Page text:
The interest in Morgan silver dollars appears to be increasing, but the prices are not. Pricing for this series continues to be a mixed bag, with values weakening in some sectors, but with some random plus signs that appear to be random. The price of intrinsic value impacted coins has been going up gradually in recent weeks; however, the key date coins in these same series have not. This includes all the American Eagle programs, precious metal Mint and Proof sets, and modern commemorative gold $5 and $10 coins. This doesn’t necessarily suggest the better date coins are a bargain. It is more likely to suggest that the only appreciative value we are witnessing is due to outside factors rather than to collector or investor demand.
The coin market is being talked up due to the total prices realized at recent auctions, but this is for high-end material that typically sold to dealers and that, under close examination, indicates most prices were as to be expected rather than of significance. Overall, market values continue to do little based on changing supply or demand, reacting more to what is going on in the bullion markets. The bullion markets, in turn, have under-performed, especially considering their anemic response to the recent events involving North Korea. While the stock market corrected by more than a percent, the metals didn’t match that value in appreciation. Even if they had, how much gold or silver in coinage form would someone need to be holding to make any significant profit off such a small move? The bottom line continues to be that the collector, not the dealer or the investor, is in control of the market.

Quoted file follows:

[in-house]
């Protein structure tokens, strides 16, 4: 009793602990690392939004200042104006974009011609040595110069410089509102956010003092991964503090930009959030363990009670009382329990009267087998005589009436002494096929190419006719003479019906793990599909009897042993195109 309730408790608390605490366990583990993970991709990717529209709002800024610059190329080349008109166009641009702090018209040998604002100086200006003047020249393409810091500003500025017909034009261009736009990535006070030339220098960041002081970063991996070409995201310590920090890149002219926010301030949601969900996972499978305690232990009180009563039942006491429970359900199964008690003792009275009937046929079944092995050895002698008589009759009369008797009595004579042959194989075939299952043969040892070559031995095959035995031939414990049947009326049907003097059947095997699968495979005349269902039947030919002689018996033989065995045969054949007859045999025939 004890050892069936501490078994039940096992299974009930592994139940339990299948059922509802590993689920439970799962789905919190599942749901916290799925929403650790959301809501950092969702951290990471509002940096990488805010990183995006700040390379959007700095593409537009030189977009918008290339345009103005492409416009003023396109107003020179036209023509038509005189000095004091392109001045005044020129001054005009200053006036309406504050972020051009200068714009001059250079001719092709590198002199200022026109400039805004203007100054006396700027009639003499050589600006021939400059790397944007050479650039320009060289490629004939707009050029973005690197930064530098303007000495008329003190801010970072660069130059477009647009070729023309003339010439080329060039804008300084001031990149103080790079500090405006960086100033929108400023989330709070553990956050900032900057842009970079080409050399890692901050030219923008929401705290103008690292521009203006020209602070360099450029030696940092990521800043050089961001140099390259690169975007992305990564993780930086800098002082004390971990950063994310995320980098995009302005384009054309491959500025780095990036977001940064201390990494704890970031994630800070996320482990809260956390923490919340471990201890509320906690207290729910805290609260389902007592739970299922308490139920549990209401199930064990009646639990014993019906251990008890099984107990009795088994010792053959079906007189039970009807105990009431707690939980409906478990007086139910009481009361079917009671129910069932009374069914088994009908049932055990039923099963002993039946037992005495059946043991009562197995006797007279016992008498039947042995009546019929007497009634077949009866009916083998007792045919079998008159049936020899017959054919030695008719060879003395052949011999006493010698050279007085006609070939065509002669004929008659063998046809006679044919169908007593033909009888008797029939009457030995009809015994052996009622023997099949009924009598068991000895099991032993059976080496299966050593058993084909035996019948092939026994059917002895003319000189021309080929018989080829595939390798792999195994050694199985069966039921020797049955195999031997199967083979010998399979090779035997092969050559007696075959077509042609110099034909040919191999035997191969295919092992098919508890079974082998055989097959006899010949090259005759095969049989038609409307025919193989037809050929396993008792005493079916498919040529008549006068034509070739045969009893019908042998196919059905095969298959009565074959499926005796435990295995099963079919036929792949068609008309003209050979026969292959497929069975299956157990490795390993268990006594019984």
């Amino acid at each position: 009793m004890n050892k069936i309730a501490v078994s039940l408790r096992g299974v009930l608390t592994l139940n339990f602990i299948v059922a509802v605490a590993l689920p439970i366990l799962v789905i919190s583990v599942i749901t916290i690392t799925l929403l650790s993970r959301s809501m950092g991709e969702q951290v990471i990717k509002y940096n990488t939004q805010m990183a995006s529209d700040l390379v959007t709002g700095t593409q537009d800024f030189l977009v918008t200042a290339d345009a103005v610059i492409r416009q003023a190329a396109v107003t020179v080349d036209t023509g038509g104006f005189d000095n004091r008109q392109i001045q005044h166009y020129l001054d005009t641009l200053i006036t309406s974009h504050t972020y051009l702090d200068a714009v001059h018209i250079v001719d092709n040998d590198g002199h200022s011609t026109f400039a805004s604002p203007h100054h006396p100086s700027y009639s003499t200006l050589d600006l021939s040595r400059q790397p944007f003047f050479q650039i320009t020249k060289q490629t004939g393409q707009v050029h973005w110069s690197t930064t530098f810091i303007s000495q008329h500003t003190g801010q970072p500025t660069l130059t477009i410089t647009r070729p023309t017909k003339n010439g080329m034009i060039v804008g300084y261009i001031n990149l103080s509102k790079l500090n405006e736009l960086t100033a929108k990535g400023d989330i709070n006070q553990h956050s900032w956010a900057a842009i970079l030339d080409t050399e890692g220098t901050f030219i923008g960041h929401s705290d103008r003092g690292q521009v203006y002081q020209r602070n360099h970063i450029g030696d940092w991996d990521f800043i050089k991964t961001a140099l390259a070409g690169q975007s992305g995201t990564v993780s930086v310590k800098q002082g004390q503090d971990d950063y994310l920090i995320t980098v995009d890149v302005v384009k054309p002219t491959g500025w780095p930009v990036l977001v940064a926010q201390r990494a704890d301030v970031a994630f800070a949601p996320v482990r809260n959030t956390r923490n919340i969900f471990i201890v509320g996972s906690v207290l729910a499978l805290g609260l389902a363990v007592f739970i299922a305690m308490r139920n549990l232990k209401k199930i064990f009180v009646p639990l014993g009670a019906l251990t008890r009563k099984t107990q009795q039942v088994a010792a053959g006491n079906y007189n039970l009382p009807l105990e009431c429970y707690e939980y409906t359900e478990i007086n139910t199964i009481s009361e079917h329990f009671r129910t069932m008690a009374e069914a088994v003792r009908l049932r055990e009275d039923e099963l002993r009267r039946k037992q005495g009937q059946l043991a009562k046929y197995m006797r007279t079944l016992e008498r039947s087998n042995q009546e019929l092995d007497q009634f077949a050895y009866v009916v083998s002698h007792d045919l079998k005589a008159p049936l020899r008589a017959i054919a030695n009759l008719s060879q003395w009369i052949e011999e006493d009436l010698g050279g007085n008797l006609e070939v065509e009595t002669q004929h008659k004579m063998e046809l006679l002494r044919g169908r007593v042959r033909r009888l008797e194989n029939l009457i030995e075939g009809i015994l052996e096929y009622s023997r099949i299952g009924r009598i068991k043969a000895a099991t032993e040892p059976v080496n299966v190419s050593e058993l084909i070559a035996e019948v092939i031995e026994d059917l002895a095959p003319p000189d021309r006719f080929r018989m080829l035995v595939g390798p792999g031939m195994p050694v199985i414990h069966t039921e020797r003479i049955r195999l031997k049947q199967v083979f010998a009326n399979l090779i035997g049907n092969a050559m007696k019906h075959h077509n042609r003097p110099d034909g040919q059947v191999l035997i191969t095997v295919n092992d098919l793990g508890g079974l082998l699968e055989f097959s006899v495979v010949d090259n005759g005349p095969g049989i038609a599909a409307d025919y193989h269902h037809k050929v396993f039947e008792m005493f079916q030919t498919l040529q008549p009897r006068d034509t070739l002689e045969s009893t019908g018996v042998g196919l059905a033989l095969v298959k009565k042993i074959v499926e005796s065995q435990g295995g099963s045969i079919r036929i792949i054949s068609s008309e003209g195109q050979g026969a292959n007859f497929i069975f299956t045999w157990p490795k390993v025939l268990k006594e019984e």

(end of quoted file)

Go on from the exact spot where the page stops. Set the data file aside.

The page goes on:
This article was originally printed in Numismatic News Express. >> Subscribe today
More Collecting Resources
• Check out the newly-updated Standard Catalog of World Coins, 2001-Date that provides accurate identification, listing and pricing information for the latest coin releases.
• Download The Metal Mania Seminar with David Harper to learn more about the metals market.